According to Political Instability Task Force the Rapid regime change—a six-point or more fluctuation in a country’s CSP ranking—almost always precedes instability, and civil wars are more likely to break out in the first two years after reform is attempted. The US has left the zone of anocracy. But the crisis in the country and in the world is escalating, while the inter-party confrontation is not weakening, the viability of the authorities leaves much to be desired, which makes it not just probable that the US will again enter the zone of anocracy. Most likely, this entry will be faster and deeper, and therefore more dangerous, creating the conditions for a civil war.
Discussion of the possibility of a coup d’état and/or civil war has become a common topic in the US media, including leading sources of information. This topic is no longer a theoretical issue of the distant future. The beginning of its cautious discussion was laid back in the years of D. Trump’s presidency. Thus, in 2017, the former Obama Administration defense undersecretary counselor Rosa Brooks discussing the possibility of getting rid of Trump before the next election, allowed the possibility of a coup in a piece for Foreign Policy, writing: “The fourth possibility is one that until recently I would have said was unthinkable in the United States of America: a military coup, or at least a refusal by military leaders to obey certain orders”.
The Americans’ systemic conviction, growing with the use of modern information technologies, of the possibility of a coup d’état has borne fruit. According to the LAPOP Lab at Vanderbilt University released in January 2022 the share of Americans in willing to tolerate a coup increased from 28 percent in 2017 to 40 percent in 2021. That’s a 43 percent increase, and the highest rate seen in the United States since the LAPOP Lab organized in 2010 the U.S. survey online interviews with Web-based national samples of 1,500 respondents. It is also one of the largest increases the organizers of the survey have seen in this measure across the Americas. Compared to other countries they study, the U.S. now ranks near the middle on this measure, just higher than Brazil and Mexico — countries with relatively recent histories of authoritarian rule. Where the people believe in a coup, they usually do not rule out a civil war – this is quite logical.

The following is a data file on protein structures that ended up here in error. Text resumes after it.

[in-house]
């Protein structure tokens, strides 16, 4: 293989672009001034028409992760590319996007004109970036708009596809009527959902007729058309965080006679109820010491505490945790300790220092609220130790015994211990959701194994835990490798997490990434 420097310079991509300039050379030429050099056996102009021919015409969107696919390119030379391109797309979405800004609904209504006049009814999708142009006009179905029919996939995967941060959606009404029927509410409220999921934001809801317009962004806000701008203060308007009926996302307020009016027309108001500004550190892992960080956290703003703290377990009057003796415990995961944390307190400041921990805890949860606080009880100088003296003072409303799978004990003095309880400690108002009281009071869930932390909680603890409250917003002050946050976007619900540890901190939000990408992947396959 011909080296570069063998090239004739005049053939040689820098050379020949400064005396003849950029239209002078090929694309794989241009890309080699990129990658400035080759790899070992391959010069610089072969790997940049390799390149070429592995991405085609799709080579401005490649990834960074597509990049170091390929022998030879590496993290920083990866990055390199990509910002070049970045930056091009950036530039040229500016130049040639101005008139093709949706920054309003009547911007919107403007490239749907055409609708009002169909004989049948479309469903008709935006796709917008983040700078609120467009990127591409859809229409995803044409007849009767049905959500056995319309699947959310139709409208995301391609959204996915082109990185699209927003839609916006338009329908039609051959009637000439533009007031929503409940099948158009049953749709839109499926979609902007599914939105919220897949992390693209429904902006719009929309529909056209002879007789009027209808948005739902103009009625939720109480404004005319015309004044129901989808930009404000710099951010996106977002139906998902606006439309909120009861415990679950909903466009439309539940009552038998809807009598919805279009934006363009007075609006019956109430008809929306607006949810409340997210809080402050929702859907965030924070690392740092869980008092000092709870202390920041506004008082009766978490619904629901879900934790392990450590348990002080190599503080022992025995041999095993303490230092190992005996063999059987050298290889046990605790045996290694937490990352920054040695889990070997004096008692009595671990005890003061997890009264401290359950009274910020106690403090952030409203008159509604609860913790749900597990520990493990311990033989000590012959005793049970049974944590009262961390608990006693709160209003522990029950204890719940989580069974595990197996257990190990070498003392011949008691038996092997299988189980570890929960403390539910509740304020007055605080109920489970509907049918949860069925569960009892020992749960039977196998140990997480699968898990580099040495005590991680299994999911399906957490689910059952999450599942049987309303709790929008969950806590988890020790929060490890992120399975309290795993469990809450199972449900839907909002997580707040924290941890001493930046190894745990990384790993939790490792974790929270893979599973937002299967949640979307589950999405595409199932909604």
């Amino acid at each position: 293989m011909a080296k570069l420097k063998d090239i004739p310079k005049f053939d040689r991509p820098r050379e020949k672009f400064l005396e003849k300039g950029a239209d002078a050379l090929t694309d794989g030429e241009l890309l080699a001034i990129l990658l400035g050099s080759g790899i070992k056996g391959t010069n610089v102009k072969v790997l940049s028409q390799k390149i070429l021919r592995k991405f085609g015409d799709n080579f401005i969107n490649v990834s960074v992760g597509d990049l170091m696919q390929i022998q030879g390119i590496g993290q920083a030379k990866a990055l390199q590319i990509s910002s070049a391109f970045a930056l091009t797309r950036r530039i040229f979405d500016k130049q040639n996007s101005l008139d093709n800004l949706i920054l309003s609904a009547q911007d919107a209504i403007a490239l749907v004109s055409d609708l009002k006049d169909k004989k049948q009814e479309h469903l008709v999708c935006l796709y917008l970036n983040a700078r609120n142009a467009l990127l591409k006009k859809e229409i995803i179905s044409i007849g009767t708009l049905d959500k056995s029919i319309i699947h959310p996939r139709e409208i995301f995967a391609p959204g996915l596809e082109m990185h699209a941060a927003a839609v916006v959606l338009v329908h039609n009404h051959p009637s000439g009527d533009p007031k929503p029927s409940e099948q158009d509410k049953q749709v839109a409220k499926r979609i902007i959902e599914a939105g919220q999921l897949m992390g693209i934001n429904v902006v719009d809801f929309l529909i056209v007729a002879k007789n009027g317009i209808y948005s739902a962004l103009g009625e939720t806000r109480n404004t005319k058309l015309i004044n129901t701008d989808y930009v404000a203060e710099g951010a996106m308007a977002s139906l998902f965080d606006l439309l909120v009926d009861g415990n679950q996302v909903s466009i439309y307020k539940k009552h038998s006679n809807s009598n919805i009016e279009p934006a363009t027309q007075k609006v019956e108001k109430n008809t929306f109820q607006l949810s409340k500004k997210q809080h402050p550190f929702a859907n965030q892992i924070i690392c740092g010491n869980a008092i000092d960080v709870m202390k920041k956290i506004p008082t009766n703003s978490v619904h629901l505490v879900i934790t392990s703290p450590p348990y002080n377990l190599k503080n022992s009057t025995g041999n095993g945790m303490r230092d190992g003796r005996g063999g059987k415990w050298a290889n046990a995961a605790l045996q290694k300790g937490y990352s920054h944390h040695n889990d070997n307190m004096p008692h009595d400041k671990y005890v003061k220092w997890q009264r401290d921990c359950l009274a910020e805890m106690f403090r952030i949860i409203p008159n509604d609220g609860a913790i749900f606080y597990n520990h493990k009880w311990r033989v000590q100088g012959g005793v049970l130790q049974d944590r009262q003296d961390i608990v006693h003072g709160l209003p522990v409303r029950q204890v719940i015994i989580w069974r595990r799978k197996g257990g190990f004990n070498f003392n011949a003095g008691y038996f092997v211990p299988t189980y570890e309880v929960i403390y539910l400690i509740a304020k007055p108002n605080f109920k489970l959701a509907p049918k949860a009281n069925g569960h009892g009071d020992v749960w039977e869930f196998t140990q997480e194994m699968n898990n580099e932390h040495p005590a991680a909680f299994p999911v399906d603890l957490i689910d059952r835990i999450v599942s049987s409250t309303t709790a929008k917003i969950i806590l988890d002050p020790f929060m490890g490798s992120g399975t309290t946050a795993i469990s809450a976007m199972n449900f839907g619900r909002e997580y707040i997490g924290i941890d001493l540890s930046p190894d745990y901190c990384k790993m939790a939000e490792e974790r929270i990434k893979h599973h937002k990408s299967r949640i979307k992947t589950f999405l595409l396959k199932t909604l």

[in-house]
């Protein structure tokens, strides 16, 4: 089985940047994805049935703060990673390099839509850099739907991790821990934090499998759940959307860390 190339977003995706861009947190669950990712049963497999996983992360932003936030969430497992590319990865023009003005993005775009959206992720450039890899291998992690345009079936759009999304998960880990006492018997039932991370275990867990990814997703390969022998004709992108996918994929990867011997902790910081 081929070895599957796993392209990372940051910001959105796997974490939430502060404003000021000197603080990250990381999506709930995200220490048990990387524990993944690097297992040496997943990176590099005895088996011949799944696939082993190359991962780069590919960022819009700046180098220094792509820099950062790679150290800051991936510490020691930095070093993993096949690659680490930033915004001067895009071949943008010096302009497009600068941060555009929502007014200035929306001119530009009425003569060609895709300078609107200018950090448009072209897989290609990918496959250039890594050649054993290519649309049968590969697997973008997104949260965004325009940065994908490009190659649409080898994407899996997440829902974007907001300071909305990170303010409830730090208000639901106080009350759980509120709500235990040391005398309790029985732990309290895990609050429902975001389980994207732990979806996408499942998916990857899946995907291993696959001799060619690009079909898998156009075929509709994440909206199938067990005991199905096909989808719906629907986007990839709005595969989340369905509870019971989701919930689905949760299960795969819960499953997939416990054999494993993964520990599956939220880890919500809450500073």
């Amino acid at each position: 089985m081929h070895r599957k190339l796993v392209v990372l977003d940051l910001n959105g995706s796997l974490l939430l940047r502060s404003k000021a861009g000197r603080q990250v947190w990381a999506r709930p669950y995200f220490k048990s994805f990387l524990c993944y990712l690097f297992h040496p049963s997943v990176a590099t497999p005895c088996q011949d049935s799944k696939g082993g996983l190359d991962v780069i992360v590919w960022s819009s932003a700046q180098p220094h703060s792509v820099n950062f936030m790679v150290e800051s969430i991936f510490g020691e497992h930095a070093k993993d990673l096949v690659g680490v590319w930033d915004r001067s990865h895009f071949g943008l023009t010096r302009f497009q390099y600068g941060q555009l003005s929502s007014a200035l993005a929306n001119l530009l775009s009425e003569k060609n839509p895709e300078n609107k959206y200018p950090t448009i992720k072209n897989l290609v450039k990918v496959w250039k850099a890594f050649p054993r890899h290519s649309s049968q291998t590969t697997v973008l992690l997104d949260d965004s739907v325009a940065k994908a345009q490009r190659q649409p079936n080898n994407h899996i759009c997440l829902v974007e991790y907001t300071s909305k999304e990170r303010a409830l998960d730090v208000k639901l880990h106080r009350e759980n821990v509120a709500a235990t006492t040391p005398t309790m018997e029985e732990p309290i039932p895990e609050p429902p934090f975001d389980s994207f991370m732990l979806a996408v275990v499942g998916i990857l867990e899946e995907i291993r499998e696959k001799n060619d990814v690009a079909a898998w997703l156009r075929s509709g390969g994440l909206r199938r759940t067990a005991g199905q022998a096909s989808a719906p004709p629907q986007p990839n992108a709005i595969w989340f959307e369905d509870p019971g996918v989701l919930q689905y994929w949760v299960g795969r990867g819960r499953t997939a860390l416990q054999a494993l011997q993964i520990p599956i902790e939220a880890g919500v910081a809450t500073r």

In June 2021 31 percent of probable US voters surveyed said they think “it’s likely that the United States will experience a second civil war sometime in the next five years.” Democrats at 37 percent were slightly more fearful of a second civil war than Republicans at 32 percent, the poll from Rasmussen Reports found. According to a Bright Line Watch and YouGov survey also conducted in June 2021, the support for secession is growing among every partisan group in the months following the Jan. 6 Capitol riot. Overall, 37 percent of respondents indicated a “willingness to secede from the United States”. A 2021 national survey by pollster John Zogby found a plurality of Americans (46%) believed a future civil war was likely, 43% felt it was unlikely, and 11% were not sure. War seemed more likely for younger people (53%) than older ones (31%), and for those residing in the South (49%) and Central/Great Lakes region (48%) relative to those in the East (39%). Thus, politicians, expert community, media, polls testify the real possibility of coup d’état and civil war in the US.
Thus, in the USA, along with the justified concern of some about possible tragic events, there is clearly is clearly observed a certain preparation of public opinion for the perception of the inevitability of a coup d’état and civil war. It in itself is an indirect proof of the interest of certain circles in such a development of events.
Formation of a nationwide crisis
The model for identifying the conditions for civil war within the framework of the Polity data series seems to be limited and incomplete, since it does not capture the complex of factors leading to anocracy. The latter does not appear spontaneously and is formed within the framework of the formation of a nationwide crisis. Such a crisis is characterized by a sharp aggravation of political confrontation in the elite against the backdrop of a systemic and profound deterioration in socio-economic indicators of development. It is the formation of such a crisis under the influence of a complex of internal and external factors that weakens autocracies and democracies and brings them into a state of anocracy. Anocracy, precisely because of this, means a greater likelihood of acute conflicts and civil war, which fixes a certain maturity of the prerequisites for the formation of a national crisis. In the US, this process has a long history and has gone through a number of stages.